As the most commonly pickled vegetable in the world today, the cucumber is of Indian origin. Brought first to Mesopotamia, it spread in time to all parts of the world. The basic source of nutrition of the early seafaring explorers, too, was pickles, which were kept in barrels in the holds of their ships. Amerigo Vespucci, for whom America is said to be named, and who looked after the affairs of the famous Medici family in Spain, was at the same time a merchant who supplied pickles to ships in that country. Pickles have left deep marks on different periods of world history. Caesar and Napoleon, for example, both believed that pickles had an invigorating effect on the morale of their troops. Once highly valued by prominent western military commanders, this mystical foodstuff has a much more limited use today on western tables. In Turkey on the other hand pickled foods still preserve their importance.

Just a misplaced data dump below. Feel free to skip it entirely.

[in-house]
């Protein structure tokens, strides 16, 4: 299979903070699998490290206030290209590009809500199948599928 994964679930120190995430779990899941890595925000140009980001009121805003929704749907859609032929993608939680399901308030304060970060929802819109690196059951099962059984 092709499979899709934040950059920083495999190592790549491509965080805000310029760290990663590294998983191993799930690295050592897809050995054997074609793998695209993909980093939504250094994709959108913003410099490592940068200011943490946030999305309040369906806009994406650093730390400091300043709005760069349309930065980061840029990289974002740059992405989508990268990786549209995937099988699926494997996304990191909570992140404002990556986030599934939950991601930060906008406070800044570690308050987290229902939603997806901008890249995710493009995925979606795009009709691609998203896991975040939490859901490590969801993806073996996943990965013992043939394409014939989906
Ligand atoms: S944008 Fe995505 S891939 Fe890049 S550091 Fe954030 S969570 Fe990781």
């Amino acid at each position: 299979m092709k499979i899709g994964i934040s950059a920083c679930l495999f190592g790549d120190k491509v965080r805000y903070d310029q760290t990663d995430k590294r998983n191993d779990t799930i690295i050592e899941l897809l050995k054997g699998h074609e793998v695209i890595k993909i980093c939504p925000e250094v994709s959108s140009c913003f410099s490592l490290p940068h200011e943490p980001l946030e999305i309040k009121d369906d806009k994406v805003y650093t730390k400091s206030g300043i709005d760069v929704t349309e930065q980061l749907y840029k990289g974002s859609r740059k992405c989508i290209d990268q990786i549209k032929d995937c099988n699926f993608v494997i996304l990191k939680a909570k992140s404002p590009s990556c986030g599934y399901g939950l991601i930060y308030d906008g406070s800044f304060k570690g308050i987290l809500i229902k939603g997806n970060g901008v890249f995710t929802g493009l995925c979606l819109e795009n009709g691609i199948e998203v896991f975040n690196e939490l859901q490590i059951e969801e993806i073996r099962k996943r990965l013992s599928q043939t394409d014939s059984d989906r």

BOTH SALAD AND BEVERAGE
Especially in winter it is possible to see pickle vendors in outdoor markets all over the country. The windows of pickle shops display a colorful and mouth-watering array of these tasty treats. Anyone passing by such a shop will get a hankering for a glass of pickle juice at the very least. Pickle panoramas such as this can be found nowhere else in the world, be it East or West. On the Turkish table pickles command equal respect with salads, and in Ottoman cookbooks pickle recipes appeared together with salad recipes under the heading 'Salads and Pickles', an indication that the two were on a par. Pickle juice is even offered as a beverage with meals. As the crowning glory especially of the cuisine of Adana in Turkey's Southeast, 'şalgam türşüsü' (pickled purple carrots) and their juice are sold in all markets and restaurants today. Pickles also have a place in recipes for hot dishes in Anatolian peasant cooking, and hot dishes made from pickles continue to be a traditional part of Black Sea cuisine.